Americana (DnD Campaign Setting)/Laws and Traditions
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As much as they may try to avoid it, the Americ nations are all deeply ingrained in the past. While you might not notice it on the surface, all you have to do to note one of the most glaring similarities is to get in trouble- in addition to all having pretty much the same horrid prisons, the nations all have highly similar rules of law, all based off some massive and ludicrously extensive ruleset since lost to time and revived in part by recall and hearsay in the modern books of law.
Which is not to say they are identical. Currency is a good example- though every nation stamps its own currency with its own markings, all the nations use the silver coin as the basic standard of wealth. The markings are just the area's individual flavor.
Generally applied laws basically amount to no stealing, killing, destruction of property, willful misuse of magic, various degrees of attempts to create harm (as in, doing no harm on your own but causing harm as a result- which can be anything from selling tainted fish to summoning a demon), impersonating a professional whatever, and the various smaller codes of respect and honesty that any good law officer will be eager to uphold.
Long story short, don't do anything stupid.
 Local Laws
Just because they're not effective everywhere doesn't make them any less important to know.
 Native Law
|“||One must mind their manners when in another's house. It can often save you more than your dignity.||”|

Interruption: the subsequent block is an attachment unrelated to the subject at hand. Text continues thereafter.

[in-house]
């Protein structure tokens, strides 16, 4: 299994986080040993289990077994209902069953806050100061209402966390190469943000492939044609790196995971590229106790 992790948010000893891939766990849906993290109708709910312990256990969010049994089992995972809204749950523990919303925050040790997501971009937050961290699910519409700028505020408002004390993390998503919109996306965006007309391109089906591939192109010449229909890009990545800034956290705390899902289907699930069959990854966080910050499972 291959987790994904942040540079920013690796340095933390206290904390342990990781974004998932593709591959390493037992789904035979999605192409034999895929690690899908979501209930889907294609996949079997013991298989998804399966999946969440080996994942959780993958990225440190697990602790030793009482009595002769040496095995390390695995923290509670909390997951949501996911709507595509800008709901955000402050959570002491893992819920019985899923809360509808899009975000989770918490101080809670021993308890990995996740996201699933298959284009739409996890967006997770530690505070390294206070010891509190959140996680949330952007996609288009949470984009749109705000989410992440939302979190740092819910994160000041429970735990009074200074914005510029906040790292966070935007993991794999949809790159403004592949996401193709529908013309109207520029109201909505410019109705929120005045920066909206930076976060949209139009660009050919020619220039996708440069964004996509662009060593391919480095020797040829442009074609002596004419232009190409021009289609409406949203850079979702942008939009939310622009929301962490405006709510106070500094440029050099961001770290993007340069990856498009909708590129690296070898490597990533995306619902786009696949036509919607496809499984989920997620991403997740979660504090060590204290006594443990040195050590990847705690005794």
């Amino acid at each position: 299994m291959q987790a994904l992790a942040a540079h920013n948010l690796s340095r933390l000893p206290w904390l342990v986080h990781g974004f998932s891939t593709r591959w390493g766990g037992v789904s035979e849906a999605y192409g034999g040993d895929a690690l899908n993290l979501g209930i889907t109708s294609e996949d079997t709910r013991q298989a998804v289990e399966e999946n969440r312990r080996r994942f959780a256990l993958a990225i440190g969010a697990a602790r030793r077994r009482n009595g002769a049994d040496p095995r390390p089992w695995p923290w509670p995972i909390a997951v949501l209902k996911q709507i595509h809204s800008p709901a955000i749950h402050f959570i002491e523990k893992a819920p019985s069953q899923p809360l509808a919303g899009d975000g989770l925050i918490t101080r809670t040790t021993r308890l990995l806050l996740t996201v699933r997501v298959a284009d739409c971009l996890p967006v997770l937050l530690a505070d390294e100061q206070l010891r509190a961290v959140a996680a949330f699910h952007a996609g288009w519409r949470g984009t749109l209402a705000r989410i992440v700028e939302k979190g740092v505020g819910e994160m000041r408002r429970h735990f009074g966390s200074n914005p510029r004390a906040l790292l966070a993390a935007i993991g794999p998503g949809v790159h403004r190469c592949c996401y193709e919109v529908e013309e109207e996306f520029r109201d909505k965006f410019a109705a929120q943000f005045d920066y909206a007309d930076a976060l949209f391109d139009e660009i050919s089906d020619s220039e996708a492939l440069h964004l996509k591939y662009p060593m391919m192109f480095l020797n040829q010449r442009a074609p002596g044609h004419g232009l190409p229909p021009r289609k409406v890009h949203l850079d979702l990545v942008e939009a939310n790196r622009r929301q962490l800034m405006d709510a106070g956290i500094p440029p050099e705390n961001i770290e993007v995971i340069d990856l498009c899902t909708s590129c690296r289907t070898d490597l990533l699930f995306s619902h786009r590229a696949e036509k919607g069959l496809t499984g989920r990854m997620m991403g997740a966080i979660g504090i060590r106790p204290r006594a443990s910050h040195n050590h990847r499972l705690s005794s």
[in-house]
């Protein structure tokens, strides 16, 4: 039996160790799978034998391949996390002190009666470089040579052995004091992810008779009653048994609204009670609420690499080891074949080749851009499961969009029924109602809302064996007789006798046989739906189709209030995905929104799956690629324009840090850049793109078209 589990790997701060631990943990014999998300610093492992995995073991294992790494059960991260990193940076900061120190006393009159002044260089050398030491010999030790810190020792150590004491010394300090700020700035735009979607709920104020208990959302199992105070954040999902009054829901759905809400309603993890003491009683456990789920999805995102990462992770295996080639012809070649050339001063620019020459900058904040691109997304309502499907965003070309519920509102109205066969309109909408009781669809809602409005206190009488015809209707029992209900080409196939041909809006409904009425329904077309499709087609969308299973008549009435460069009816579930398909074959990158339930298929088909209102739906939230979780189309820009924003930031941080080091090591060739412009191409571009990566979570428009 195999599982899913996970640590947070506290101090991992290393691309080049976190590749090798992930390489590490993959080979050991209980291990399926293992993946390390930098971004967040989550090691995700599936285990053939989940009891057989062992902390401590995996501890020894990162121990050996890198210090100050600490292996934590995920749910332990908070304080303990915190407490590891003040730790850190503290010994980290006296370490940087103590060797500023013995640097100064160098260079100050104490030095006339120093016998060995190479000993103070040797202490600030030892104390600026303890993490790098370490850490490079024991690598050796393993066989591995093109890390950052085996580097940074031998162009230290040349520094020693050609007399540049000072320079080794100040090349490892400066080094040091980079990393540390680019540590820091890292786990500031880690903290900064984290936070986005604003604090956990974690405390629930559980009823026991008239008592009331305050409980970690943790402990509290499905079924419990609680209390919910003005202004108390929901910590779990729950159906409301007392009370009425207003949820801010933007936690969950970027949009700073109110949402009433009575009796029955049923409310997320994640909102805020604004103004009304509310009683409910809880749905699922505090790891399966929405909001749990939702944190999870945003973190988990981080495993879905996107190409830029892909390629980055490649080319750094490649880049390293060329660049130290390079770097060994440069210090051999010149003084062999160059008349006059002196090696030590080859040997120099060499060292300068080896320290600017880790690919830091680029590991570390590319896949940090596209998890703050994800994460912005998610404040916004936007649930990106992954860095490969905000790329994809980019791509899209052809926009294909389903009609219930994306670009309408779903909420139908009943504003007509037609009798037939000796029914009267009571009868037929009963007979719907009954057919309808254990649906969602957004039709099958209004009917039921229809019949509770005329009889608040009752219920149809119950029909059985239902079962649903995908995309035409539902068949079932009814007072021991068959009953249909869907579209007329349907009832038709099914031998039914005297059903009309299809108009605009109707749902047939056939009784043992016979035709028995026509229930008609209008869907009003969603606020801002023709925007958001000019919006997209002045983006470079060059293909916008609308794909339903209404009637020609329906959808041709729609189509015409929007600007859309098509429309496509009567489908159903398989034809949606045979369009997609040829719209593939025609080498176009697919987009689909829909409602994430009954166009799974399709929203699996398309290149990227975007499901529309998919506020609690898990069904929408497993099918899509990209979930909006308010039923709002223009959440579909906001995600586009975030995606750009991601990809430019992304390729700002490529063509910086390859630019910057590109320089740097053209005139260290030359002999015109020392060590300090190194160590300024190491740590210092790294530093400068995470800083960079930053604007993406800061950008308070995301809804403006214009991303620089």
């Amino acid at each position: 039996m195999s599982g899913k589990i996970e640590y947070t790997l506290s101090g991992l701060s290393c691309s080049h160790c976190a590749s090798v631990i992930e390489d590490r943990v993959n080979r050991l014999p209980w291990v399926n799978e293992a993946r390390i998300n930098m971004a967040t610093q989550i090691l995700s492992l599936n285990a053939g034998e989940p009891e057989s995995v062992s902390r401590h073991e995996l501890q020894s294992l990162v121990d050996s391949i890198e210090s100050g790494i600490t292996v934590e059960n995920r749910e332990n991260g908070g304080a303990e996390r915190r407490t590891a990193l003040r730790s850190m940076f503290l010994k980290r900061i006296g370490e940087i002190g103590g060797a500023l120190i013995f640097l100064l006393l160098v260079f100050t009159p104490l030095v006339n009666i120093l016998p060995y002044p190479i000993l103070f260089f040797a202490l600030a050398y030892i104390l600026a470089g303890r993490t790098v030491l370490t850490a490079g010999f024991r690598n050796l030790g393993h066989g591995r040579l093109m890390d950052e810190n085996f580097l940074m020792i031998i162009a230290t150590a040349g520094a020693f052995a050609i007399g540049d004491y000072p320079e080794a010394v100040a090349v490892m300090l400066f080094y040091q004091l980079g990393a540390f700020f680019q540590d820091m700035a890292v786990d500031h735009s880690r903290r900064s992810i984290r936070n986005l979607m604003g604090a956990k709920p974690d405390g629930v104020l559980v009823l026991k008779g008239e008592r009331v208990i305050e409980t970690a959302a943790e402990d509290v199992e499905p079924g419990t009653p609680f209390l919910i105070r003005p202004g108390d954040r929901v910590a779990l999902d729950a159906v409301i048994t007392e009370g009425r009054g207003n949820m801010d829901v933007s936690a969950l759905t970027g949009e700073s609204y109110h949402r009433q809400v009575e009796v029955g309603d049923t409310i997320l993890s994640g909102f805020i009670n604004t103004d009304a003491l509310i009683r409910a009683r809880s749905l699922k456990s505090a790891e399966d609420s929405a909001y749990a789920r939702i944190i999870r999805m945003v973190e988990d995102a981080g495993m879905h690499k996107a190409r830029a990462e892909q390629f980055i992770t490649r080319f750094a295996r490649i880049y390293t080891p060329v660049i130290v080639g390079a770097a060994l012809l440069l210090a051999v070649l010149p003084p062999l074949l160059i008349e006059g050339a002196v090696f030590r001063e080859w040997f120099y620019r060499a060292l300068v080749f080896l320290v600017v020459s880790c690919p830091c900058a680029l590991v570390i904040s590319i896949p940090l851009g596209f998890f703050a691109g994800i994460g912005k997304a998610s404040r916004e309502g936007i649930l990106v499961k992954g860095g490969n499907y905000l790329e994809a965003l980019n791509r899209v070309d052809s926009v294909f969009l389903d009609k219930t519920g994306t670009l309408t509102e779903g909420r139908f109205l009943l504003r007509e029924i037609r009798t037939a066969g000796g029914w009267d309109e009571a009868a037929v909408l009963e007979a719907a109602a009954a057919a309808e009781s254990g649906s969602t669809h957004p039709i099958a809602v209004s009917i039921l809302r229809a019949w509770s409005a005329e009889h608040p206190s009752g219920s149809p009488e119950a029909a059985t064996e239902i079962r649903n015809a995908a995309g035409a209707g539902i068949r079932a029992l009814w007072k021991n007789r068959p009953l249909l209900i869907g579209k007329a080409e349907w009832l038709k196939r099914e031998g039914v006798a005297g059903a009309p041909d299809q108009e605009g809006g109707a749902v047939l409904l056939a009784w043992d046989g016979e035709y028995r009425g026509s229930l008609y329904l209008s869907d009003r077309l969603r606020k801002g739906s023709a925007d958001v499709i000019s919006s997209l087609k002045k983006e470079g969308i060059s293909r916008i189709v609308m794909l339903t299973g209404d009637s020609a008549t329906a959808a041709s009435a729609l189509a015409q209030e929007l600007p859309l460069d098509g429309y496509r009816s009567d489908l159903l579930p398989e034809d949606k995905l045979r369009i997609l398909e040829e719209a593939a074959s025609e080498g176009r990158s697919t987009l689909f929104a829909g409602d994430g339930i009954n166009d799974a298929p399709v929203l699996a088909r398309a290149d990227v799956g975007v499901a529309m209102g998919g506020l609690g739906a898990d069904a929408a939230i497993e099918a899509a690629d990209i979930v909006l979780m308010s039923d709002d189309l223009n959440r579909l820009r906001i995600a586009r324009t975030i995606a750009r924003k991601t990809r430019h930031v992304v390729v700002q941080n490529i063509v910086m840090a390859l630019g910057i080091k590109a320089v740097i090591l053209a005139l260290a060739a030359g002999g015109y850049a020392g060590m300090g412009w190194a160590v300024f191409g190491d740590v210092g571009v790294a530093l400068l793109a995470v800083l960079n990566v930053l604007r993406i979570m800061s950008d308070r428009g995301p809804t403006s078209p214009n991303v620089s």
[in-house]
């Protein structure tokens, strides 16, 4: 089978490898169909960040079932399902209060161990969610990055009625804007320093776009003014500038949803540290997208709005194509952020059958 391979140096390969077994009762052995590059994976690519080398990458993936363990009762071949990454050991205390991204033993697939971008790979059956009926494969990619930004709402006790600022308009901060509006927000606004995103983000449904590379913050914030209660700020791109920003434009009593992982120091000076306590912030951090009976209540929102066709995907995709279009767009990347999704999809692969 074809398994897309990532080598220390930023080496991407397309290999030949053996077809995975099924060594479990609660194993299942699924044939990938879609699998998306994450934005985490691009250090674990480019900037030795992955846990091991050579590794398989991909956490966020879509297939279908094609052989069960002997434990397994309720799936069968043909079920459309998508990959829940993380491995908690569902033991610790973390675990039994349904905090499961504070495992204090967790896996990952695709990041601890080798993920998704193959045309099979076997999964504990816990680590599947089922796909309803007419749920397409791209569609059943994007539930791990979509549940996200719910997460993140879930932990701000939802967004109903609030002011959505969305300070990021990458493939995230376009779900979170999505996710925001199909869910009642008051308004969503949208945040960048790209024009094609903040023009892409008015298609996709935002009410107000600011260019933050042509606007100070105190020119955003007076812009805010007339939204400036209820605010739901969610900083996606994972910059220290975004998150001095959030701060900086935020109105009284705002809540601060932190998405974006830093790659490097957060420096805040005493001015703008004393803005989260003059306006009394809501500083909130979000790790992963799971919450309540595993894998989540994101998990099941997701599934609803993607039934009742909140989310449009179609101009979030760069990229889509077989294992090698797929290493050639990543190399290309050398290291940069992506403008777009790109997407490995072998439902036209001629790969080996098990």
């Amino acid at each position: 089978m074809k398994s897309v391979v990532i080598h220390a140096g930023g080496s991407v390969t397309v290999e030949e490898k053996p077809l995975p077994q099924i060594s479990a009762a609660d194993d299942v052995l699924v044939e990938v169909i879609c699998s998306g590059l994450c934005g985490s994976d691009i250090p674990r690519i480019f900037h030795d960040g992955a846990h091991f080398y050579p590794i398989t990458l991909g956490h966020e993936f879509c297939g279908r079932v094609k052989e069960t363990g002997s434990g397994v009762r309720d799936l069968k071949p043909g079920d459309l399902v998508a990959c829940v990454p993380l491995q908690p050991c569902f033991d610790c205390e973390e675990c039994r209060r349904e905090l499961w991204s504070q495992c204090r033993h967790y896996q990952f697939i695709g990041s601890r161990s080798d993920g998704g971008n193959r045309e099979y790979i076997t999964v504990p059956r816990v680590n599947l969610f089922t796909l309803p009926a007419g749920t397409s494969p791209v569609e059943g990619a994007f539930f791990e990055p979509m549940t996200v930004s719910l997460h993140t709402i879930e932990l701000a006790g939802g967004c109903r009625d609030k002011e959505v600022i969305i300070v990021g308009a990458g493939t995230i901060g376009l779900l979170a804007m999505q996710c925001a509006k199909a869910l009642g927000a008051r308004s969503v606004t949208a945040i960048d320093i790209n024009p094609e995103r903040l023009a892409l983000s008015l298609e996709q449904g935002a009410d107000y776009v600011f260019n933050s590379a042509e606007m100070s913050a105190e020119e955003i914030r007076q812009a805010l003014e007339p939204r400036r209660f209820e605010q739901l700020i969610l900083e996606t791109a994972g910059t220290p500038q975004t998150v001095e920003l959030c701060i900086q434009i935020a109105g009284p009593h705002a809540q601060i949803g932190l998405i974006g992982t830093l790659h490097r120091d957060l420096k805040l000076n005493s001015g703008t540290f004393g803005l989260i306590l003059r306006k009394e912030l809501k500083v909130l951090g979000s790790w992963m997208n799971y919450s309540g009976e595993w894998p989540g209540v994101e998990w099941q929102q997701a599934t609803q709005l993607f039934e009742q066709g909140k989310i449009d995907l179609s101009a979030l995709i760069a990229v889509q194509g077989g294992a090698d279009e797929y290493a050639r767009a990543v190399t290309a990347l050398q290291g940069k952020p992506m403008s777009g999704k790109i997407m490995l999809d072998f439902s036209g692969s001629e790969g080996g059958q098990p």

|—Mayordomo Sigmund Rochester, Governing Officer of St. Paul|
The important thing to remember about the Native America is that they place a high value on life in general. While this does not mean that killing is forbidden, it also doesn't mean that rampant slaughter is acceptable. The principle cited is, "Take only what you need." If you shoot that buffalo, you find a use for every last part of it. The Natives frown upon anyone who indiscriminately takes life, and will likely exact a price if they catch you.
 Salt Lake City
The Nation of Salt Lake is notable in that many of its laws pertain to religion. This is hardly surprising given that Salt Lake is a religious state, but the penalties are remarkably harsh and anyone passing through the territory should make note. Blaspheming, mocking religious beliefs, vandalizing or desecrating holy property, and being generally obnoxious to the religious will all earn penalties about three times higher than the norm, so irreverent characters can expect to lose their pocketbook fast if they aren't careful.